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Eric Ripert and Eric Kayser © Nigel Parry
This spring, New York City’s legendary seafood restaurant Le Bernardin stopped baking its own bread and began outsourcing the task to another legend, Maison Kayser, a famed Parisian bakery that opened its first American outpost on the Upper East Side last summer. “I thought the bread we had at Le Bernardin was fine but not at the level of the quality of the food,” explains Le Bernardin’s chef and co-owner Eric Ripert. Maison Kayser bakes and delivers 10 kinds of (still warm) bread to the restaurant three times a day. Among the offerings Ripert orders are mini and full-size baguettes, focaccia, and unusual offerings like rye-lemon loaves, basil-sesame rolls and turmeric-fennel rolls. “When I eat Maison Kayer’s bread it’s so good, it’s pleasure,” Ripert says. “Every roll has been made by hand. The quality of the flour that they use and the technology that they use to create their bread is very unique. Eric Kayser has invented what we call levain liquid: liquid sourdough starter.” Customers agree with the master French chef. “Since we’ve had the bread from Kayser, clients eat bread three times more than before,” Ripert says. “It’s great, but it’s expensive.” Here, Ripert chats with F&W about the evolution of bread in restaurants, the bread at Le Bernardin and his biggest butter pet peeve.
How have bread programs evolved in fine-dining restaurants?
In the past 30 years we have seen more and more restaurants having a bread program. In the 1980s, at fine-dining restaurants in Paris you had one type of bread. And when I started at Le Bernardin in 1991 there was one bread as well. Then suddenly we paid more attention to it. I think actually in America, we were leaders in demanding different kinds of breads.
Why do you think the idea of having a variety of breads on offer took off in America before Europe?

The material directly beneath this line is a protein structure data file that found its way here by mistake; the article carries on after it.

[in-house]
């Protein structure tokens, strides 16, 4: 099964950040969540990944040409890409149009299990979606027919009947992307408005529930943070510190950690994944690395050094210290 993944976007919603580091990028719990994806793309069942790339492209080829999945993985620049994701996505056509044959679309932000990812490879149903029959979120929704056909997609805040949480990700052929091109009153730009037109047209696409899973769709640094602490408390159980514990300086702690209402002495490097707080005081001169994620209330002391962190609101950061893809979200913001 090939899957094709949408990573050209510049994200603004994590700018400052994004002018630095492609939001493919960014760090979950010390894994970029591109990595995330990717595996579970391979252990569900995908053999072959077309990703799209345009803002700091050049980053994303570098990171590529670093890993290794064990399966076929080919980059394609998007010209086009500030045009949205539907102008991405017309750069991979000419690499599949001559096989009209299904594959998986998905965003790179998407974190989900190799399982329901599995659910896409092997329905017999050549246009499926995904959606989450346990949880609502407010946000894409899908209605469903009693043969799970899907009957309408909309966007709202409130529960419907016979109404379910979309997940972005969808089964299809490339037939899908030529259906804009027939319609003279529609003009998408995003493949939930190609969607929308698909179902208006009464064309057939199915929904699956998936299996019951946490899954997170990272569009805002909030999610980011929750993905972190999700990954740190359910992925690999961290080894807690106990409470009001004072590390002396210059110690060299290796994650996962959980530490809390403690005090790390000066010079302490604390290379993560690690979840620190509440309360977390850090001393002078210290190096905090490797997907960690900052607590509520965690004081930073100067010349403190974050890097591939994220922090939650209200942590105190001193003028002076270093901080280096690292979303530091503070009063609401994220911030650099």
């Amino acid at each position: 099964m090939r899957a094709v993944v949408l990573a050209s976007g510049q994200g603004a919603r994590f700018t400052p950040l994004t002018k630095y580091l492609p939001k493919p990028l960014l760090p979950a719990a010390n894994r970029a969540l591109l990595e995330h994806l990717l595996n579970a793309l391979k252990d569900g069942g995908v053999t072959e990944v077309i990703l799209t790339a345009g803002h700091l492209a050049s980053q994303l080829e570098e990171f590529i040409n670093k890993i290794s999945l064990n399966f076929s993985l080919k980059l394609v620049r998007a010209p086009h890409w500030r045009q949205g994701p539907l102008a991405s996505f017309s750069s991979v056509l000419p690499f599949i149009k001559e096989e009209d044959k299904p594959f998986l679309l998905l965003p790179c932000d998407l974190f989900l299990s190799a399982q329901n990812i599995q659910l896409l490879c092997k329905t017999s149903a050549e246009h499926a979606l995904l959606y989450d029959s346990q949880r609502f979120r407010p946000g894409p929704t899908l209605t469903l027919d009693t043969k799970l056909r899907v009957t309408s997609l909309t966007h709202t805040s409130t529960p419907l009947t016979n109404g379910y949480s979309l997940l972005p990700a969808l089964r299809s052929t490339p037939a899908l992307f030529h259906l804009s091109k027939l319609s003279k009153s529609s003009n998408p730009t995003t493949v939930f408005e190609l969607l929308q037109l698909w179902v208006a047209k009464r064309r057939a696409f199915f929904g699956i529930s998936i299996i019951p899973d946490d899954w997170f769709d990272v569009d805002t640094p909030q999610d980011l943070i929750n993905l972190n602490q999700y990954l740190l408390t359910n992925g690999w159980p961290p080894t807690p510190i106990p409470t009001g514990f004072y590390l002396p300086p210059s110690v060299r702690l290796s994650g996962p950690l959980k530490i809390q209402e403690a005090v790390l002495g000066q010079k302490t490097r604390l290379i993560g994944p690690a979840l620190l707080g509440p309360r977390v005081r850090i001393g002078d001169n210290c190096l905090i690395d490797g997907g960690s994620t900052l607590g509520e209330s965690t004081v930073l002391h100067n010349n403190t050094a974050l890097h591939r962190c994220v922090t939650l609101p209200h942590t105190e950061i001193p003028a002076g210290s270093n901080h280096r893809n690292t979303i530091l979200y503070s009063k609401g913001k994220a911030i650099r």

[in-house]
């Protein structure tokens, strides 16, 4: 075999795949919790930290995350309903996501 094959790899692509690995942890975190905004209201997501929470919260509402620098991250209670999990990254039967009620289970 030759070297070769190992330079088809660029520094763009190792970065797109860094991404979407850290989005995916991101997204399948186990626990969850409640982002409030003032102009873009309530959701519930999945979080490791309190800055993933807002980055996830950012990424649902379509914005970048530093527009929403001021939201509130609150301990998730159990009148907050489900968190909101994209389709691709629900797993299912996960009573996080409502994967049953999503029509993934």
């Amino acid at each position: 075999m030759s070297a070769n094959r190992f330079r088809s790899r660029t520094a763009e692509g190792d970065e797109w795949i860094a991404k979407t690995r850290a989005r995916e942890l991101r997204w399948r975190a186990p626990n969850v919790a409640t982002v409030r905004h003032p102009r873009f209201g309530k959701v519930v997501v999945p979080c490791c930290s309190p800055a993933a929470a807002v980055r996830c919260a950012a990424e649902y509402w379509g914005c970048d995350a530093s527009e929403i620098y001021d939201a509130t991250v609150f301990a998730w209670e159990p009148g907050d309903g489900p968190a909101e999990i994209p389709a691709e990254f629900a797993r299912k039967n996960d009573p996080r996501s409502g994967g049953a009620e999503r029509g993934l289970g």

In France they have had great bread for a long time, but the French are very simple in their demands. They have a good baguette or a good country bread. But here, I think people didn’t have a tradition of a good baguette on their table, therefore they were more curious and more like, “Why not? Let’s do it! Let’s be more creative with it.”
You offer 10 kinds of bread at Le Bernardin, how do people make sure they don’t choose the wrong bread for their meal?
We want to make sure that the bread is not going to be in conflict with dishes that we serve. It’s the role of the captains to say, “With your striped bass I don’t recommend the raisin walnut, I think you should have that with your cheese.” We have to guide people. We have a turmeric-fennel bread, which is almost like a brioche, and that bread can go very well with a few dishes and wouldn’t go well with some other dishes.
What five breads should every quality breadbasket include?
A mini baguette. Something with a brioche texture. A seven-grain. A raisin-walnut for cheese. A country style or buckwheat—I love buckwheat.
What do you serve with the bread?
Butter. It’s very important. Twenty years ago nobody cared about the quality; now we care. We found some upstate New York farmers that do butter that is better than the one we were making in-house, so now we buy from them. What is very important is to have the butter at the right temperature. I hate when you have to take the knife and break the butter.